7. Conduct A SWOT Analysis
So often, I coach entrepreneurs who want to hold on to everything because they “love what they do and don’t mind long hours.” But a funny thing happens when they do a SWOT (strengths, weaknesses, opportunities and threats) analysis. The realization that they can’t focus on the prize if they are doing all the jobs is an eye-opener. You have to let go to focus on your own ROI. – Laura DeCarlo, Career Directors International
8. Practice Delegation As A Daily Habit
Good habits are hard to create, and creating a good habit starts with awareness. First, take three minutes at the end of each day and jot down what tasks/projects you worked on that day that you could have delegated. Do this for a couple of weeks and this will give you a list of things to delegate going forward. Then figure out who has the skill, time and passion to do that task well. – Cindy Pogrund, Paradigm Pursuits
9. Consider The Cost Of Delegation Versus The Potential Business Gains
Make a list of all the things you do. Methodically ask your HR manager, or research yourself, what the hourly cost would be to hire a person to do the job. For example, if you like to do the bookkeeping, the hourly rate might be $35 an hour. Now, identify where your time is best spent. You can spend three hours networking at an event where you close a deal for $3,000 — that’s $1,000 an hour. – Rick Itzkowich, Vistage Chair San Diego
10. Match Your Tasks To Your Team
To gain comfort with delegating, do your best to match the task or skill to a team member who either has that skill set or who would like to grow into that skill and get practice doing that task. This will not only ease your workload and burden, it will also help develop your people and show them that you as the leader care about their professional growth and illustrates how much you value them. – Lisa Downs, Downs Leadership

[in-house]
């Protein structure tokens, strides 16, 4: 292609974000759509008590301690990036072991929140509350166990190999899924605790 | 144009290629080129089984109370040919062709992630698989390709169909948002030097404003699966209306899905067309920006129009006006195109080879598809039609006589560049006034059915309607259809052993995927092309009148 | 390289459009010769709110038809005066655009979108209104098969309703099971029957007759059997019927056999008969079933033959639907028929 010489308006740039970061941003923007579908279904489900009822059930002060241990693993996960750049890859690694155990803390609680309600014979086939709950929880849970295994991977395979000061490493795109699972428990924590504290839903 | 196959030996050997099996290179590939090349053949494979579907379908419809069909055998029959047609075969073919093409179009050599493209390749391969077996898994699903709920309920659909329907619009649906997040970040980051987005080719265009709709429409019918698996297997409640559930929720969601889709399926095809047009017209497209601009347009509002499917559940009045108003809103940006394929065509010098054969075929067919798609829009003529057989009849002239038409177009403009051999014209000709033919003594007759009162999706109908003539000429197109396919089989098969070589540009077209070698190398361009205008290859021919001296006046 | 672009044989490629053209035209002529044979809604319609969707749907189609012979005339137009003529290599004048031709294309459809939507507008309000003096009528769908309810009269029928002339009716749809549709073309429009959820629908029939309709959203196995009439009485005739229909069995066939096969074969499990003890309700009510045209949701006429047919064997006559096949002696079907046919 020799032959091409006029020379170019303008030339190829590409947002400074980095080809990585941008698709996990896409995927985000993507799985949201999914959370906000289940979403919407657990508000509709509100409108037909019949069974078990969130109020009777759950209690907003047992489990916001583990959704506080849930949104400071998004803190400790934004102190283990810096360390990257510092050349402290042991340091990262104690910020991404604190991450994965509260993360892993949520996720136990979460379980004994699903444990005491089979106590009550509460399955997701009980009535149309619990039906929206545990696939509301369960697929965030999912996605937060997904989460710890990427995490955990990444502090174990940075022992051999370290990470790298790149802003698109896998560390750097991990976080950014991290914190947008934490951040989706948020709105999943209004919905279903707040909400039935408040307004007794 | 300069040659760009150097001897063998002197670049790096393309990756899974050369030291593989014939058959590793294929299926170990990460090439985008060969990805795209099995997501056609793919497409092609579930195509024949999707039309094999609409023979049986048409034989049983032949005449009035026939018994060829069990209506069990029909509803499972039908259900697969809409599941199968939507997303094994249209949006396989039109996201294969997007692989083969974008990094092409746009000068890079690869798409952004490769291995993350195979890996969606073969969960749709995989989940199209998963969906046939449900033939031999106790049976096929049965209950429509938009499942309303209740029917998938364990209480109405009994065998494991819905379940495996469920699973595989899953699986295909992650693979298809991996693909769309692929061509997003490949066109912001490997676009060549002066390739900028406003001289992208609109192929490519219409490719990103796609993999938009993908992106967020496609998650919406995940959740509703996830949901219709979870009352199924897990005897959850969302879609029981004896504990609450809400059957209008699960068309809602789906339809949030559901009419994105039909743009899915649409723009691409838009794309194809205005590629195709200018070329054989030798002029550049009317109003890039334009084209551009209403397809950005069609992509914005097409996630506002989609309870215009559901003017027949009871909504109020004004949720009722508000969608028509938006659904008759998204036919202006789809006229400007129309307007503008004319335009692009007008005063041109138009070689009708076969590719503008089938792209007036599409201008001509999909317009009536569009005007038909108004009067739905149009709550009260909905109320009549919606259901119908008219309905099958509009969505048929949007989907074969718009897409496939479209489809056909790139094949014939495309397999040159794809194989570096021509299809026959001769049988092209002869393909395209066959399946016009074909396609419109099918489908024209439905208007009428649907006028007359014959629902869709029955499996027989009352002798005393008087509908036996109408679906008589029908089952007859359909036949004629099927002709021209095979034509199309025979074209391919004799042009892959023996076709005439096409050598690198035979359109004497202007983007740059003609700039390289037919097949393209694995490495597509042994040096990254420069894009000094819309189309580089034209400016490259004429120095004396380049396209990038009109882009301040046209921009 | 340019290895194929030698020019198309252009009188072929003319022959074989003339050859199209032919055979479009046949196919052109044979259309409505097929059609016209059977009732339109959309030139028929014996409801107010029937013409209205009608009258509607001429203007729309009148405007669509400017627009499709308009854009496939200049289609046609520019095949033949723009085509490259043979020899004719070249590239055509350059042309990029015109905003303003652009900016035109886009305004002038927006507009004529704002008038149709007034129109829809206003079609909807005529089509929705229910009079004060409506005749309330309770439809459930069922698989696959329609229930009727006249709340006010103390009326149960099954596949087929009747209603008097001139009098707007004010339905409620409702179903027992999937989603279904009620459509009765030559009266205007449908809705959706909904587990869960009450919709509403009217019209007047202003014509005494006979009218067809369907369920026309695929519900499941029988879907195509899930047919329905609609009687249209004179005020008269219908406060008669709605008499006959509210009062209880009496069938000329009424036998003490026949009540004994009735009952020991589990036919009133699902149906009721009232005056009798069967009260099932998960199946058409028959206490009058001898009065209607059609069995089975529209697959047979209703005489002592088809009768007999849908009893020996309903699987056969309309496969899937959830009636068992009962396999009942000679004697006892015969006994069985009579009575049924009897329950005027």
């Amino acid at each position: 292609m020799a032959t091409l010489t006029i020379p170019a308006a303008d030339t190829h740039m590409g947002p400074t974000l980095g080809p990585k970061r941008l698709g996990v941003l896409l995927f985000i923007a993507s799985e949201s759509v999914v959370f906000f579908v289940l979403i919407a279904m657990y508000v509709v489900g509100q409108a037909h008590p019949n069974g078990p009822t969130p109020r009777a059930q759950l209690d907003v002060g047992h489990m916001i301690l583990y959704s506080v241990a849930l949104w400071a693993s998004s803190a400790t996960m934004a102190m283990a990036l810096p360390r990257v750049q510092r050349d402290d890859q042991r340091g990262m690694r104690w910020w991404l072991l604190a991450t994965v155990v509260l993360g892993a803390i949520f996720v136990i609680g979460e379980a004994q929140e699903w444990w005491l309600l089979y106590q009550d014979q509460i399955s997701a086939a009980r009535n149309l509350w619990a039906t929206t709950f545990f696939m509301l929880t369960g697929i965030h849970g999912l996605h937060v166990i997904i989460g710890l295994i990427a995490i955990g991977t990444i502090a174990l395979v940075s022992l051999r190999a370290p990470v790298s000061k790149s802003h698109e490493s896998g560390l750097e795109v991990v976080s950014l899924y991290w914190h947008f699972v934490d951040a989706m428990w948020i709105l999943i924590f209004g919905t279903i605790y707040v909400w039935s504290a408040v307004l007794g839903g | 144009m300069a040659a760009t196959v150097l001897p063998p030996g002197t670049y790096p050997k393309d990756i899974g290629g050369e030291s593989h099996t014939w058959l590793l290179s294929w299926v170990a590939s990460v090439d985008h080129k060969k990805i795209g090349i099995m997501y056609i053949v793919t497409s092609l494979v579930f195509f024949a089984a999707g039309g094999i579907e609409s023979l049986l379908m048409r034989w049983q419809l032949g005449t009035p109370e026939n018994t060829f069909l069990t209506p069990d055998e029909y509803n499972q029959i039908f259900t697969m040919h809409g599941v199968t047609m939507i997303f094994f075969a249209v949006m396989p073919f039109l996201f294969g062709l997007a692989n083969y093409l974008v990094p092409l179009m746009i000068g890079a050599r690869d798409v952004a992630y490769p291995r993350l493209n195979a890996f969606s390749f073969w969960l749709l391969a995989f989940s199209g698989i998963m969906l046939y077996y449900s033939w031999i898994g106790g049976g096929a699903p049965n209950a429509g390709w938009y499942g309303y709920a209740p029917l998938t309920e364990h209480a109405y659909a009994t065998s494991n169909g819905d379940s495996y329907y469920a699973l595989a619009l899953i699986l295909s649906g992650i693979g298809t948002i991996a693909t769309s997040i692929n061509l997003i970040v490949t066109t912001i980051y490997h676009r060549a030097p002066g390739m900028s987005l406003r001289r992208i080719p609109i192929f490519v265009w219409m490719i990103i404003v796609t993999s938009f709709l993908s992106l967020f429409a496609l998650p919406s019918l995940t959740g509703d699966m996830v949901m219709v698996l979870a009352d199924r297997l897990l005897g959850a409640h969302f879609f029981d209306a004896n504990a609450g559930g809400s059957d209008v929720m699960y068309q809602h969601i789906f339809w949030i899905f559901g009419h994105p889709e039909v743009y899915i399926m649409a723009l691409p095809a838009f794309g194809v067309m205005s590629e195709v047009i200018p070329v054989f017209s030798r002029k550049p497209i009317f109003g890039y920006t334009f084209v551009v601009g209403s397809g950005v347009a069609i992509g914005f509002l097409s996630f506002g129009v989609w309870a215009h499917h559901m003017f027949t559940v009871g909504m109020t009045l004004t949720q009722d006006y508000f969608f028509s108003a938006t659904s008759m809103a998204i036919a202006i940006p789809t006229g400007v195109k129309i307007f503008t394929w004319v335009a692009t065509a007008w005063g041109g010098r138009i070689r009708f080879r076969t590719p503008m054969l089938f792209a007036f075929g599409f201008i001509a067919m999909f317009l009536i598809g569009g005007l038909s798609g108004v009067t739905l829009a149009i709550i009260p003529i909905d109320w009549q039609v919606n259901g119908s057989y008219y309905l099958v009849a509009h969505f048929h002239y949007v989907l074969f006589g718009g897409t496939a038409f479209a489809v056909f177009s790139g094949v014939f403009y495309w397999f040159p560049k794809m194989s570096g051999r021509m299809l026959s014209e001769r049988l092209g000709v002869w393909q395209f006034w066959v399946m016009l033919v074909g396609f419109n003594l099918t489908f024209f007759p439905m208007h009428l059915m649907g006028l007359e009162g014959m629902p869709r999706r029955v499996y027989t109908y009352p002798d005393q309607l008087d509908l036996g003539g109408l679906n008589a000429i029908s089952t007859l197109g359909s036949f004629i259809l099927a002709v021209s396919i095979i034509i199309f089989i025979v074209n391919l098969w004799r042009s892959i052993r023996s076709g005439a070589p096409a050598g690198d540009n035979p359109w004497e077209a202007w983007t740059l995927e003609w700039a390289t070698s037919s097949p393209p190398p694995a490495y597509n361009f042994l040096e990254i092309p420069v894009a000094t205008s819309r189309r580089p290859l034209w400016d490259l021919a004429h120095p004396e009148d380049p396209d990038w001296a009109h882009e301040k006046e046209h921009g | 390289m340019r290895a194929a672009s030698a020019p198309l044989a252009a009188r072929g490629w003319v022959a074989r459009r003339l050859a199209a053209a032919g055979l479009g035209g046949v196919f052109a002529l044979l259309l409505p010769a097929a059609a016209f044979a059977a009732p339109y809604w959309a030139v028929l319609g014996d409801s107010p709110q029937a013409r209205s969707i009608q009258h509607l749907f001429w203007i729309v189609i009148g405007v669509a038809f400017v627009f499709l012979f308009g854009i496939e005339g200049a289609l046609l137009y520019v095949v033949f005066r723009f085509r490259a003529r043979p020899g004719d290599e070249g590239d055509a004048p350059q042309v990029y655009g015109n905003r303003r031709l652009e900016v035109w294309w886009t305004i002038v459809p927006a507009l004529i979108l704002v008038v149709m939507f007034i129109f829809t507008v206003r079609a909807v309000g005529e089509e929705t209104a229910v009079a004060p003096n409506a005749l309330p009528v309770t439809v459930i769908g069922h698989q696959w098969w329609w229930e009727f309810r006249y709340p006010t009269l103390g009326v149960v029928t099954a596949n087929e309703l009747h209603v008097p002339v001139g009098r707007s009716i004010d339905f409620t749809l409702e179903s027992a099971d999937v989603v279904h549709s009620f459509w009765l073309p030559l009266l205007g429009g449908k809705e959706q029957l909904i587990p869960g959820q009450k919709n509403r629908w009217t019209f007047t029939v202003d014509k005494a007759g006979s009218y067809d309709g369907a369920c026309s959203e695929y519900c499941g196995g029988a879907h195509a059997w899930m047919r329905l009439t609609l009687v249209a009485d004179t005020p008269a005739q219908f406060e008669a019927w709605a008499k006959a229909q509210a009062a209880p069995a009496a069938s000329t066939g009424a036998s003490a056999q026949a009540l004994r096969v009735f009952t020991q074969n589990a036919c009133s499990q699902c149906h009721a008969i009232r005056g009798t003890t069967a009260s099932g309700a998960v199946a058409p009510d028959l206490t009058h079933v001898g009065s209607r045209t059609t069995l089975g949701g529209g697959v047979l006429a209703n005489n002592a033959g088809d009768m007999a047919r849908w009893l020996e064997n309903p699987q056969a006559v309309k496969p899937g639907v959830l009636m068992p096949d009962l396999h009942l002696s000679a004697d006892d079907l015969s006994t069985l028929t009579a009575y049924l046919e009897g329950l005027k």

11. Create Standard Operating Procedures
There are three things that hold a person back from delegating and letting go of the reins. First, perfectionism and the need for it to be exactly right. Second, control and the need to micromanage all steps of every activity. Third, the fear of unknown. All of this is helped by creating a standard operating procedure document for every job, post and task. – Tracy Repchuk, InnerSurf Online Brand & Web Services
12. Experiment And Evaluate
Experiment by delegating one small task that has little consequence using this recipe for success: Give clear directions, set clear expectations, define timing, and assess the results: How did you feel before delegating and after? What worked? What didn’t? What will you do differently? Now, do it again and each time you refine your experience, you reduce risk and build successes. – Christine J. Culbertson (Boyle), Coach Christine: Building Business, Leaders and BIG Lives
Forbes Coaches Council is an invitation-only, fee-based organization comprised of leading business coaches and career coaches. Find out if you qualify at forbescoachescouncil.com/qualify.